Earlier this month an article in the Financial Times by John Thornhill, the paper’s innovation editor, caught my attention. Thornhill was relaying an intriguing set of ideas expressed by the authors of a new book, What To Do When Machines Do Everything?
Before discussing the future impact of today’s unfolding industrial innovations such as driverless cars, robotic surgery, precision agriculture, or automated beer service (as in the photo above), the three authors – Malcolm Frank, Paul Roehrig, and Ben Pring – make their first key point, citing the example of an early 19th century innovation that enabled an entire industry that generates $620bn. in annual revenues today. What could this invention have been – The steam engine? The airplane? The sewing machine? Or maybe the telephone? Theoretically, you might expect not be too far off with any one of these answers, but in fact the invention in question was … the lawnmower.
I’m going to use Slack as a study of how a well-funded unicorn that has done extremely well with SMB customers can advance its chances of success with enterprise customers despite the heft wielded by large incumbents such as Microsoft and Google. What I hope to illustrate is the importance for executive teams to understand the different strategies and “muscles” required to Play for Power (i.e., achieve dominance in selected target markets) alongside what they have to do on a daily basis, which is to play for Performance (i.e., make their numbers). For lack of a suitable mental model and corresponding KPIs, boards, CEOs and management teams tend to conflate these two goals. Doing so can be extremely costly in terms of misplaced investments and failed growth initiatives.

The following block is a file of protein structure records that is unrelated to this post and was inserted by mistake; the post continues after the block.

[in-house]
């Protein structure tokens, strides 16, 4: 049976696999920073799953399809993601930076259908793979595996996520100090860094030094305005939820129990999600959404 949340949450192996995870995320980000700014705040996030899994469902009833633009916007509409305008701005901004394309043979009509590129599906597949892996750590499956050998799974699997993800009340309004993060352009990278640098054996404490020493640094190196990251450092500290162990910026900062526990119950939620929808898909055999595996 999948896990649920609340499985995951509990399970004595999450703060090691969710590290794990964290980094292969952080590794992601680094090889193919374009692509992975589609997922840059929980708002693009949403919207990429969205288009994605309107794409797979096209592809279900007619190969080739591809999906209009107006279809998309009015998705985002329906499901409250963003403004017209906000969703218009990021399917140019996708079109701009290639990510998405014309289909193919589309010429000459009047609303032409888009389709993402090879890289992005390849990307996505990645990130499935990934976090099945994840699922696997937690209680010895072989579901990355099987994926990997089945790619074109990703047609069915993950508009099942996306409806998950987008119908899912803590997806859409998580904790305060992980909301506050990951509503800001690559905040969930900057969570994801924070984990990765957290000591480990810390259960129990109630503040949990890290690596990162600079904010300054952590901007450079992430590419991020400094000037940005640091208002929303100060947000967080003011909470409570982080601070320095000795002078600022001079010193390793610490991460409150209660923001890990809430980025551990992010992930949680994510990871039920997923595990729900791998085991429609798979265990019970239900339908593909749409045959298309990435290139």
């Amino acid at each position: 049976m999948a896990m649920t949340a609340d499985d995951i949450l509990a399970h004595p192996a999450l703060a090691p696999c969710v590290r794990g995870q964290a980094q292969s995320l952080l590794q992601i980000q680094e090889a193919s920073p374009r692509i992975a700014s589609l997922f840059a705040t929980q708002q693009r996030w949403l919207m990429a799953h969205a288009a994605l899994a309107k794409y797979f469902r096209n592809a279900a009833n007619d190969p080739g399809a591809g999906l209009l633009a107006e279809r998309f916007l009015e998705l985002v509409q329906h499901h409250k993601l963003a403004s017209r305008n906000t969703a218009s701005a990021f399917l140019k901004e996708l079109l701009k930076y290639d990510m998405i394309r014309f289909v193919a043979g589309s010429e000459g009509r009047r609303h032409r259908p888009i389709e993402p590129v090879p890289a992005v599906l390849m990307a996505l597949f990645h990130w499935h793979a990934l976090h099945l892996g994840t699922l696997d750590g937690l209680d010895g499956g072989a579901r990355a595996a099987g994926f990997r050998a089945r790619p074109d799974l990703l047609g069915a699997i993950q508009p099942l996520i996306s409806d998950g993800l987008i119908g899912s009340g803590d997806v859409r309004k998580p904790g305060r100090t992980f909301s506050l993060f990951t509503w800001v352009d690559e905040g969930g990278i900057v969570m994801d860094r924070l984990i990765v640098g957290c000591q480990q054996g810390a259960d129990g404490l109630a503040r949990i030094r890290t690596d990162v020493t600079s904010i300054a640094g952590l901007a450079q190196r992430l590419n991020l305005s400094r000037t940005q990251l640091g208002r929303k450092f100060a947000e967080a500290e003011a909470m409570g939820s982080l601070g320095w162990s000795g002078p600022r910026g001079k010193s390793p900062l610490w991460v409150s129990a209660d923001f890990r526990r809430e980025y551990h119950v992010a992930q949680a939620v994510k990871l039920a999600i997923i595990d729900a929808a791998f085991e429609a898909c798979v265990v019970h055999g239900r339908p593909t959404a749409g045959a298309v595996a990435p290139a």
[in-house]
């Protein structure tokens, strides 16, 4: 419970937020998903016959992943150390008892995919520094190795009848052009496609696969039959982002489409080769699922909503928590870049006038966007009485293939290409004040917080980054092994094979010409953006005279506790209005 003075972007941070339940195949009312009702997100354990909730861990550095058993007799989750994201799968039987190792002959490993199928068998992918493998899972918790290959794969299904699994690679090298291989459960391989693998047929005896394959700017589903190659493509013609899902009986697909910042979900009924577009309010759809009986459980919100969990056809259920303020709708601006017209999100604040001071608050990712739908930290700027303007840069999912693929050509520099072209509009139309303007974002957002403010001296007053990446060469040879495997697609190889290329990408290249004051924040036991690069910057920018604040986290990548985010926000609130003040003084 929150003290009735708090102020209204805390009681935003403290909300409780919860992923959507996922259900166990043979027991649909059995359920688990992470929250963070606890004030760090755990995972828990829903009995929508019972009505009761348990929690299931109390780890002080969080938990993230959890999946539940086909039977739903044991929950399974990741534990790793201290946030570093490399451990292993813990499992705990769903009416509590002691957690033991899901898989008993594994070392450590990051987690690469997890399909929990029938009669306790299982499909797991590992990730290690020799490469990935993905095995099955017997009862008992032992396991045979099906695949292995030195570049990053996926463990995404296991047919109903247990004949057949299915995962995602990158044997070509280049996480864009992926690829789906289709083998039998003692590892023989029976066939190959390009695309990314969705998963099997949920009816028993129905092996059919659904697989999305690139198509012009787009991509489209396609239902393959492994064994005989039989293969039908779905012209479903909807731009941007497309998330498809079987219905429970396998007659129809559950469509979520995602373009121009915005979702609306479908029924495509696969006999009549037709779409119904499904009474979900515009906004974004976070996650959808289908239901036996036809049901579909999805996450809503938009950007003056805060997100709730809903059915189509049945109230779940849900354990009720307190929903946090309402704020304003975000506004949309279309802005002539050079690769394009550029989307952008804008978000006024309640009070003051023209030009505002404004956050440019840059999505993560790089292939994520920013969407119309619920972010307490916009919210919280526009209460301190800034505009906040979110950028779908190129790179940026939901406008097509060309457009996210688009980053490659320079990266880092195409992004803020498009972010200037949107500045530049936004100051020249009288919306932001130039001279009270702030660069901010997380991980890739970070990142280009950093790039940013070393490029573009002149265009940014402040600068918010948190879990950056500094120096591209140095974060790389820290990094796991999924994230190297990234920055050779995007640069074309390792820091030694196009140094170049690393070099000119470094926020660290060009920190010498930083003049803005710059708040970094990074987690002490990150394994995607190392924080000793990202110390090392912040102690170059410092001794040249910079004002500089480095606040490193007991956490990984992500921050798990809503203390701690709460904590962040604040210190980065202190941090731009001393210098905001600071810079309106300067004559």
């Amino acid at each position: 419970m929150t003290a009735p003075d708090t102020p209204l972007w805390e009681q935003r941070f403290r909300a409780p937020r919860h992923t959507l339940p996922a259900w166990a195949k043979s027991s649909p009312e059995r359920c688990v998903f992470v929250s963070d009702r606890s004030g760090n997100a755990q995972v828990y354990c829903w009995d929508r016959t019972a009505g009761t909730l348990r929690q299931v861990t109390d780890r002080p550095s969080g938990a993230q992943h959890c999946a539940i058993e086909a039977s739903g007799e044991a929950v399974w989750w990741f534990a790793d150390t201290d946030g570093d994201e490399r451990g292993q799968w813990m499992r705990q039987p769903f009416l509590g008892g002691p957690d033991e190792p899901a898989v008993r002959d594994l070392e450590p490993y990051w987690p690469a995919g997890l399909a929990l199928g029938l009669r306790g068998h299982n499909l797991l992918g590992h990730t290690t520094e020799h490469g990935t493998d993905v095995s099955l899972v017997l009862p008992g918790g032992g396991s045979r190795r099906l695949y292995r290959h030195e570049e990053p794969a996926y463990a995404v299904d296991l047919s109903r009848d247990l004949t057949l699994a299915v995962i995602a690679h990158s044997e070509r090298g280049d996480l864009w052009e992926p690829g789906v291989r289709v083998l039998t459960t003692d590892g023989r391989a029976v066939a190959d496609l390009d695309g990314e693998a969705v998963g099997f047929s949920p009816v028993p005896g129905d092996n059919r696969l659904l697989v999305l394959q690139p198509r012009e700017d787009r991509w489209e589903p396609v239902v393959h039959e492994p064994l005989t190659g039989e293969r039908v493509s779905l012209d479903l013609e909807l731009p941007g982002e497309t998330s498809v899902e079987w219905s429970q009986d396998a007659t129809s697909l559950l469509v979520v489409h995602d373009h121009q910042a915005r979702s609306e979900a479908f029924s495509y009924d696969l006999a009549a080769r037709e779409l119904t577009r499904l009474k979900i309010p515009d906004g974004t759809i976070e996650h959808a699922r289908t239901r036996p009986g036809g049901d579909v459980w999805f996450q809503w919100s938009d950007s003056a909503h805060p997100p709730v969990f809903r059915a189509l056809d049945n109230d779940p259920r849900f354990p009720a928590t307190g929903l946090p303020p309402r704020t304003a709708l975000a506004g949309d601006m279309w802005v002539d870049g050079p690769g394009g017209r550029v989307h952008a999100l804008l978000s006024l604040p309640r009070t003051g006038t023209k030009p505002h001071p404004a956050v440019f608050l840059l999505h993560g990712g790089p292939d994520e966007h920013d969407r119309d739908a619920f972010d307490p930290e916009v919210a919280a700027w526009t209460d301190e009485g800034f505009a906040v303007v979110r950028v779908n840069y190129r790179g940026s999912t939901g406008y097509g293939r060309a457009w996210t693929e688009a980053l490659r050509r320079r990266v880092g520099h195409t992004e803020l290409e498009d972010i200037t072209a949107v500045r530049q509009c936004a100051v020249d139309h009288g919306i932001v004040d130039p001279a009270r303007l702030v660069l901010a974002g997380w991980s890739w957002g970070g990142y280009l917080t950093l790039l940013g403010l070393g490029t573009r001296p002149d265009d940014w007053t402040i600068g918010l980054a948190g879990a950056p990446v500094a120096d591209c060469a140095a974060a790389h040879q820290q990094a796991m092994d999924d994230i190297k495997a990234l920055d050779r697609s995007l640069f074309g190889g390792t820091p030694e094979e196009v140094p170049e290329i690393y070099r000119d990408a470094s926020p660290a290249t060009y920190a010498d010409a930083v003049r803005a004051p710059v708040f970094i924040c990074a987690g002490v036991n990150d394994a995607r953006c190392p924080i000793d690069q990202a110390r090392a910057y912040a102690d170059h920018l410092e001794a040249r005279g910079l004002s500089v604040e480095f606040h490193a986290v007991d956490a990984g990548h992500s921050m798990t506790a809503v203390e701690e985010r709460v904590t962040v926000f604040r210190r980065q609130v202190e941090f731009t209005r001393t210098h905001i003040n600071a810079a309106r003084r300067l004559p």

For the past few years I’ve been researching the marketplace and advising clients how to organize their resources effectively to ensure client success and thus succeed in expanding adoption and engagement after first landing a new customer. Progress has been made by some, but in general companies still fall far short of what most enterprise customers consider to be minimum expectations, and thus far short in terms of the expand benefit that could accrue to vendors. Why should this be?
Why Internet Companies Need to Stop Abrogating Their Responsibilities
- For some time now, and especially since the November elections, Facebook has come under pressure to own up to its role as a news publisher.
- As with Google, Twitter, Instagram, Snapchat, Uber, Airbnb, and many other consumer internet businesses, company executives such as Zuckerberg like to affirm that they are no more than “technology platforms”; presumably they feel that this somehow frees them of responsibility for any undesirable content that appears on their sites – or in the case of Uber, Airbnb, TaskRabbit and others, from an obligation to observe normal regulations, pay local and state taxes, treat workers as employees, etc.
- The frequent appearance of fake news items, much of it offensive in nature, as well as other adverse occurrences on different sites, is quickly forcing these companies to take measures to clean up their act. But will they go far enough?